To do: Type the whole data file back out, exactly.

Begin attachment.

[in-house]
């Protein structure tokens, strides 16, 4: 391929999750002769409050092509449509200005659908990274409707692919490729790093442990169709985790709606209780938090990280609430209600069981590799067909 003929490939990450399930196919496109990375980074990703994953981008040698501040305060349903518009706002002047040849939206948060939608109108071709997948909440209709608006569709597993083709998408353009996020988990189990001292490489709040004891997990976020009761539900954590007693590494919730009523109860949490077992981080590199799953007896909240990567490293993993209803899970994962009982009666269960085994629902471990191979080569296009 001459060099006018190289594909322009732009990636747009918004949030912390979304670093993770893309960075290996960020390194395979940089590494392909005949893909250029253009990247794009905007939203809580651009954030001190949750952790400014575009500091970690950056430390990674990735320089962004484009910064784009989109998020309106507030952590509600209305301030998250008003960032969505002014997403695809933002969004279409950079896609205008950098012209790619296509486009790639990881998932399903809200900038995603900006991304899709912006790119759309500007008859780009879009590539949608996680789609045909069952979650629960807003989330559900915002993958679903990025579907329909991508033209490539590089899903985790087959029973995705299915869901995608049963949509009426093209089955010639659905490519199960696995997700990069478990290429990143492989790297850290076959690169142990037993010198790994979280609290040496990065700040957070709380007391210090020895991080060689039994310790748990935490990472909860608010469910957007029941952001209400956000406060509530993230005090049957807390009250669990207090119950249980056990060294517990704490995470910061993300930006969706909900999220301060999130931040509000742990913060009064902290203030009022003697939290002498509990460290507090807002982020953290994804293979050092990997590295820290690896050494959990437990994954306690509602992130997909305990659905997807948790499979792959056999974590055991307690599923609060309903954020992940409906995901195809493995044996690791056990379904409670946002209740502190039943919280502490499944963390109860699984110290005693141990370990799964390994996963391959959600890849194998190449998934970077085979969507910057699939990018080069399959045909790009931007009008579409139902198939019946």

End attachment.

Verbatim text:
[in-house]
């Protein structure tokens, strides 16, 4: 391929999750002769409050092509449509200005659908990274409707692919490729790093442990169709985790709606209780938090990280609430209600069981590799067909 003929490939990450399930196919496109990375980074990703994953981008040698501040305060349903518009706002002047040849939206948060939608109108071709997948909440209709608006569709597993083709998408353009996020988990189990001292490489709040004891997990976020009761539900954590007693590494919730009523109860949490077992981080590199799953007896909240990567490293993993209803899970994962009982009666269960085994629902471990191979080569296009 001459060099006018190289594909322009732009990636747009918004949030912390979304670093993770893309960075290996960020390194395979940089590494392909005949893909250029253009990247794009905007939203809580651009954030001190949750952790400014575009500091970690950056430390990674990735320089962004484009910064784009989109998020309106507030952590509600209305301030998250008003960032969505002014997403695809933002969004279409950079896609205008950098012209790619296509486009790639990881998932399903809200900038995603900006991304899709912006790119759309500007008859780009879009590539949608996680789609045909069952979650629960807003989330559900915002993958679903990025579907329909991508033209490539590089899903985790087959029973995705299915869901995608049963949509009426093209089955010639659905490519199960696995997700990069478990290429990143492989790297850290076959690169142990037993010198790994979280609290040496990065700040957070709380007391210090020895991080060689039994310790748990935490990472909860608010469910957007029941952001209400956000406060509530993230005090049957807390009250669990207090119950249980056990060294517990704490995470910061993300930006969706909900999220301060999130931040509000742990913060009064902290203030009022003697939290002498509990460290507090807002982020953290994804293979050092990997590295820290690896050494959990437990994954306690509602992130997909305990659905997807948790499979792959056999974590055991307690599923609060309903954020992940409906995901195809493995044996690791056990379904409670946002209740502190039943919280502490499944963390109860699984110290005693141990370990799964390994996963391959959600890849194998190449998934970077085979969507910057699939990018080069399959045909790009931007009008579409139902198939019946």